According to research firm, Audit Analytics, there are eight firms at risk for potential lawsuits related to King Ponzi alone along with six other potential lawsuits related to the financial clusterfuck.
Audit Analytics also was kind enough to pull together some data on who’s winning the race to pay out the most settlement. The top 50 malpractice suits against the Big 4 since 1999 break down like this, per Compliance Week:
1. E&Y – $1.92 billion
2. KPMG – $1.42 billion
3. PwC – $1.27 billion
4. Deloitte – $1.24 billion
Don’t expect the trend of the firms handing over asstons of cash to end anytime soon as settling these cases out of court seems to be best way for the firms to extend their seemingly shortening lives.
A commenter read our minds with regard to talking about interns, God bless ’em.
So today, in the spirit of the intern-season, we’re launching the first edition of “Guess What My Intern Did?” because sometimes they can do stupid things and we want to hear about it.
Examples could possibly include: any kind of shameless, awkward sexual advances on superiors; asking he/she to get a copy of an email from the asshole CFO; showing up to work hung over smelling like Ken Lewis; You get the idea.
This may come as shock to some of you but mark-to-market accounting is unpopular. And when we say unpopular, we don’t mean your nerdy brother-unpopular, we’re talking George W. Bush-unpopular. Now before you go apeshit about “reality” and “economic cycles” will share some results with you from a survey provided by Valuation Research Corporation and then you can engage in your the steel-cage
death dork match.
• According to the survey, 58% of respondents believe that market turmoil negates Fair Value Accounting’s validity
• Those who believed FVA was flawed and potentially not valid during market turmoil, almost 34% suggested a temporary return to historical cost accounting as an alternative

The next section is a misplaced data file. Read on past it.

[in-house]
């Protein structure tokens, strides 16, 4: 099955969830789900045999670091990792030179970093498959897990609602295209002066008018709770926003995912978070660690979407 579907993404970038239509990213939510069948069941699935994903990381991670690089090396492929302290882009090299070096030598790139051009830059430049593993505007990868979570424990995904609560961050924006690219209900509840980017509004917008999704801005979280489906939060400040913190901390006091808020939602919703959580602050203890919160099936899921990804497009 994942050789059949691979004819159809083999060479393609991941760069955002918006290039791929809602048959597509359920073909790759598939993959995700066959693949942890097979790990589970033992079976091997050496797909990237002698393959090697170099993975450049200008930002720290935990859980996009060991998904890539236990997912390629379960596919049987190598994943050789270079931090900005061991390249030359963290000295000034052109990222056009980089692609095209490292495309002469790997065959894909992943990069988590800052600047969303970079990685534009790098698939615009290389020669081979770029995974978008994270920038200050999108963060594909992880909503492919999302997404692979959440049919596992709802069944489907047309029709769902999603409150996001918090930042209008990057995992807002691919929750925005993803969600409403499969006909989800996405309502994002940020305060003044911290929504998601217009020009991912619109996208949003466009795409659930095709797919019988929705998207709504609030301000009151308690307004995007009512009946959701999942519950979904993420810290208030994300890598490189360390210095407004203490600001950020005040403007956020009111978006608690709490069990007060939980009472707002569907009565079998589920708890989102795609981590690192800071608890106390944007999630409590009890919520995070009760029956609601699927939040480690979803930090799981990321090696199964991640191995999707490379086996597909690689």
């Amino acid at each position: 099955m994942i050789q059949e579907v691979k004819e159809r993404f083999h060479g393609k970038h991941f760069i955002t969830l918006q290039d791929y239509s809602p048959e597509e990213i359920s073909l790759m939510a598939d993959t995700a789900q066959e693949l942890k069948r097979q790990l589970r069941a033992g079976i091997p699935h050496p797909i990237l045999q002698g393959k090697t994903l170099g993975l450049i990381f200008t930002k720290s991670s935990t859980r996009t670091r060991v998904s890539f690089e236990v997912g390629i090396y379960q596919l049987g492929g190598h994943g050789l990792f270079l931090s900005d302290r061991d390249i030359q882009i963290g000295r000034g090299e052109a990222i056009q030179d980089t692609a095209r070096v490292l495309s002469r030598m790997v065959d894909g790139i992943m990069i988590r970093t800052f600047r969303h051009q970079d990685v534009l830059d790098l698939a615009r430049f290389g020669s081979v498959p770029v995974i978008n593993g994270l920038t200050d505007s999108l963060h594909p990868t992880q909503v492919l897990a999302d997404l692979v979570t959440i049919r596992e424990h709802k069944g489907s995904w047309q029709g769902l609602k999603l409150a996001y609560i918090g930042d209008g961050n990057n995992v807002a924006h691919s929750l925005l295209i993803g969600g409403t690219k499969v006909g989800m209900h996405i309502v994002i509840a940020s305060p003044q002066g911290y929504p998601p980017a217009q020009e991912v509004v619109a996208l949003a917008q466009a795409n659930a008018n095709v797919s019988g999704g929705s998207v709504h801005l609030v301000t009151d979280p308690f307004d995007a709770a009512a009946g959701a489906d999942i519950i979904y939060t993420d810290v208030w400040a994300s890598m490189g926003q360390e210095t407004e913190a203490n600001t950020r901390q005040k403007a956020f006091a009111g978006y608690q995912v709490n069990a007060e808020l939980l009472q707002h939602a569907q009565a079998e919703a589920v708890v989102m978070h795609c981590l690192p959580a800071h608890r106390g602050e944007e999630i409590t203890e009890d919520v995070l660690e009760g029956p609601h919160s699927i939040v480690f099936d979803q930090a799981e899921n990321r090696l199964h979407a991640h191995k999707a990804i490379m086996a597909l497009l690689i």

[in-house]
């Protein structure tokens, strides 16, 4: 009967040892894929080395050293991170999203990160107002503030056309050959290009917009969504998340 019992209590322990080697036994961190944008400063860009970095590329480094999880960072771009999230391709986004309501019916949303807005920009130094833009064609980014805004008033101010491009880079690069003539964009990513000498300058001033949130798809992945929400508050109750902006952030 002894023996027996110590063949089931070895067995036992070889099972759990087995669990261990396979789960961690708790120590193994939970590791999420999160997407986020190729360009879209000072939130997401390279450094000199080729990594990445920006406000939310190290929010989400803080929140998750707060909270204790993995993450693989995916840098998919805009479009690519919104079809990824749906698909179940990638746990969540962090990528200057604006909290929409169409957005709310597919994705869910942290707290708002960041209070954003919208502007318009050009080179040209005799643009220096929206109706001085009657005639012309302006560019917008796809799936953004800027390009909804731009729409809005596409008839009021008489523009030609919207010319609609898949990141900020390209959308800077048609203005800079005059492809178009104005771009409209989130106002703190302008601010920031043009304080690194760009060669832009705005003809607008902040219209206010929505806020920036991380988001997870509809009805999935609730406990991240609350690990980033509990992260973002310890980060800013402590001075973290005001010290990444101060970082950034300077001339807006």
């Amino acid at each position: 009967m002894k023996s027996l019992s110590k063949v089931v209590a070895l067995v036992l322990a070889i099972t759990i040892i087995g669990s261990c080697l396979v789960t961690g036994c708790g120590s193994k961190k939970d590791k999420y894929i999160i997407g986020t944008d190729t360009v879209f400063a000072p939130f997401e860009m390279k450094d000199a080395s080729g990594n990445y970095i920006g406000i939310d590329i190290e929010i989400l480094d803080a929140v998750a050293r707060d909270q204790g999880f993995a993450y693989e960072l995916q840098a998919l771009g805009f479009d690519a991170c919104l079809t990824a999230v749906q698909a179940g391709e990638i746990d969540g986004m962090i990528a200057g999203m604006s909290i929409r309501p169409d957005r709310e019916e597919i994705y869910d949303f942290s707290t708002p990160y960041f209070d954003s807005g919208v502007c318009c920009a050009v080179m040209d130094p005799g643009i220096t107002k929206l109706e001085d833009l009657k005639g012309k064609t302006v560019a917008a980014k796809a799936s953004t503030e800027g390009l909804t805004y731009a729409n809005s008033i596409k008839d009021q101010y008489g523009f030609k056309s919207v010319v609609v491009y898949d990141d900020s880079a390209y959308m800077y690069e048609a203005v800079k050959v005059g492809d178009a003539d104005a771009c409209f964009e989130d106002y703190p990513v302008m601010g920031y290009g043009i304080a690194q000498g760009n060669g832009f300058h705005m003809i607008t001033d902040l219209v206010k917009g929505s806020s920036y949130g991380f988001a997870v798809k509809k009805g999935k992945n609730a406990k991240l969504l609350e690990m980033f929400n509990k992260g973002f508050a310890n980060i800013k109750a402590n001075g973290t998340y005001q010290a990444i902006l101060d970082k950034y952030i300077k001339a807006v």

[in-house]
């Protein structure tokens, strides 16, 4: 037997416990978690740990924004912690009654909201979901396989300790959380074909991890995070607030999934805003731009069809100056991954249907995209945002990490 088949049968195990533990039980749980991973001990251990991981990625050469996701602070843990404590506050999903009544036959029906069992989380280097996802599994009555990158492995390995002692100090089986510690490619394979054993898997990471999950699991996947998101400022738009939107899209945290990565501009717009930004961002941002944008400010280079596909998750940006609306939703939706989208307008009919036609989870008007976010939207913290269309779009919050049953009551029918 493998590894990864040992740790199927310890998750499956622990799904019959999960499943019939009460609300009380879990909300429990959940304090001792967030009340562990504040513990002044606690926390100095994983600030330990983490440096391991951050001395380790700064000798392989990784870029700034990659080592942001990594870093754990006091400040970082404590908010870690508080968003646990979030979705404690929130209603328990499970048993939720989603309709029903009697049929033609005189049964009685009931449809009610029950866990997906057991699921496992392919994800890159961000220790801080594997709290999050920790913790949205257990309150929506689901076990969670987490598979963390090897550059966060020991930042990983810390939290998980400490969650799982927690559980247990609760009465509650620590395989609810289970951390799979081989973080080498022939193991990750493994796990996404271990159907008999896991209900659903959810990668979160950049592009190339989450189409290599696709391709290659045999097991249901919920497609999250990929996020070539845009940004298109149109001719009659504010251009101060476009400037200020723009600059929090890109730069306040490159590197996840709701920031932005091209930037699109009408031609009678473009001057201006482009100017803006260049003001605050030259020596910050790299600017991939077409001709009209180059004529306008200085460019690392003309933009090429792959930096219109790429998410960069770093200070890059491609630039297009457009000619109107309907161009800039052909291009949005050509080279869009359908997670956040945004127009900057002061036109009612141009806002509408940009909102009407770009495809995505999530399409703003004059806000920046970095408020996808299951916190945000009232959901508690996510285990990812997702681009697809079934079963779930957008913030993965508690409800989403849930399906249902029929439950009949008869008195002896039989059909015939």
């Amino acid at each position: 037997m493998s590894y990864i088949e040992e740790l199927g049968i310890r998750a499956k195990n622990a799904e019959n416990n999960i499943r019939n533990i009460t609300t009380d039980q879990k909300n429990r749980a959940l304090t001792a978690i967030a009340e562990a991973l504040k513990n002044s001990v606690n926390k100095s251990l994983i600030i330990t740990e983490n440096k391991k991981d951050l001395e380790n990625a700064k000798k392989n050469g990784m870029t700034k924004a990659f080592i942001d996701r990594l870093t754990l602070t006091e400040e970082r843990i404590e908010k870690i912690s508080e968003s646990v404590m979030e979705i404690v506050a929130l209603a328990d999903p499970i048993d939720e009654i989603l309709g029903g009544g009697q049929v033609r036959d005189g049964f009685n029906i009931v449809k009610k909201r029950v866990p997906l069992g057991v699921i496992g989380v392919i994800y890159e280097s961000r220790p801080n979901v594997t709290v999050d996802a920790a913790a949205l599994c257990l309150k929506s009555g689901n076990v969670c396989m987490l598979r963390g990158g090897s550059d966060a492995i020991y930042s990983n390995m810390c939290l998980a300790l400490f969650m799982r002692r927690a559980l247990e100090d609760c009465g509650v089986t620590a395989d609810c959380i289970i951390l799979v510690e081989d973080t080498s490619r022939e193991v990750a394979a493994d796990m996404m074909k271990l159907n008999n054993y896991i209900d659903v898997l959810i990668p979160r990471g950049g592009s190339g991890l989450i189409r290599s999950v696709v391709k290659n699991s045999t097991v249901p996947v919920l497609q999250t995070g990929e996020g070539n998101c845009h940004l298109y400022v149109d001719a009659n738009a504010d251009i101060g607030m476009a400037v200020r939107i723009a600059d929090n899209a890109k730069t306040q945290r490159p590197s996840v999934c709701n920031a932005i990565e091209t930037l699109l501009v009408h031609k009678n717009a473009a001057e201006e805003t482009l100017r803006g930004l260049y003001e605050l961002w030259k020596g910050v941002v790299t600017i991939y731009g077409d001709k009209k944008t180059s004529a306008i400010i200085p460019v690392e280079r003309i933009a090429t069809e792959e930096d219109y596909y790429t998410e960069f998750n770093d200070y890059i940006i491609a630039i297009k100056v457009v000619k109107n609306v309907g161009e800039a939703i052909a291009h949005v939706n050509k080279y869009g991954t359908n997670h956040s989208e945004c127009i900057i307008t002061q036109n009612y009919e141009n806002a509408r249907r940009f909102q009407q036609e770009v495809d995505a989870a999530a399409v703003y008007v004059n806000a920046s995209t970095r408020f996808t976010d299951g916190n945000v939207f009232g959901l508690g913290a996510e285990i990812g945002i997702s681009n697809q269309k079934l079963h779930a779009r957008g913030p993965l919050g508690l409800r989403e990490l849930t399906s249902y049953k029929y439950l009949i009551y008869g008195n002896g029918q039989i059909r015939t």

• Regarding Level 3 Assets: A full 44% believed the bank values were within an accuracy of 10% and another 40% thought those values were as much as 30% off.
• Regarding Level 3 Assets: Thirty-six percent believed hedge fund and private equity values were only within an accuracy of 10% and a full 49% thought those values were as much as 30% off.
• Respondents were split when asked if mark-to-market should be suspended for the purposes of bank regulatory capital with 50% believing it should be and 50% believing it should not be.
So the take away seems to be that MTM doesn’t work and is pretty much not legit when the shit hits the fan, everyone trying to value Level 3 assets is using a dartboard, and nobody knows how to fix the problem.
Definitely interesting results but if anyone says, “Barney Frank knew what he was talking about”, projectile vomiting is going ensue.
Survey – No Confidence in Fair Value.pdf
BDO in the UK has “‘invited’ 24 partners to take retirement and is in the process of settling the details over the withdrawal of equity”, according to Accountancy Age. And by “invited”, we’re pretty sure BDO means, “pack your shit”.
According to Simon Michaels, the head honcho in the UK, the “withdrawal of equity” would not be an “unmanageable situation to deal with” which is sorta like saying “it’ll hurt for a little while but as soon as my ownership is bigger, I’ll be over it.”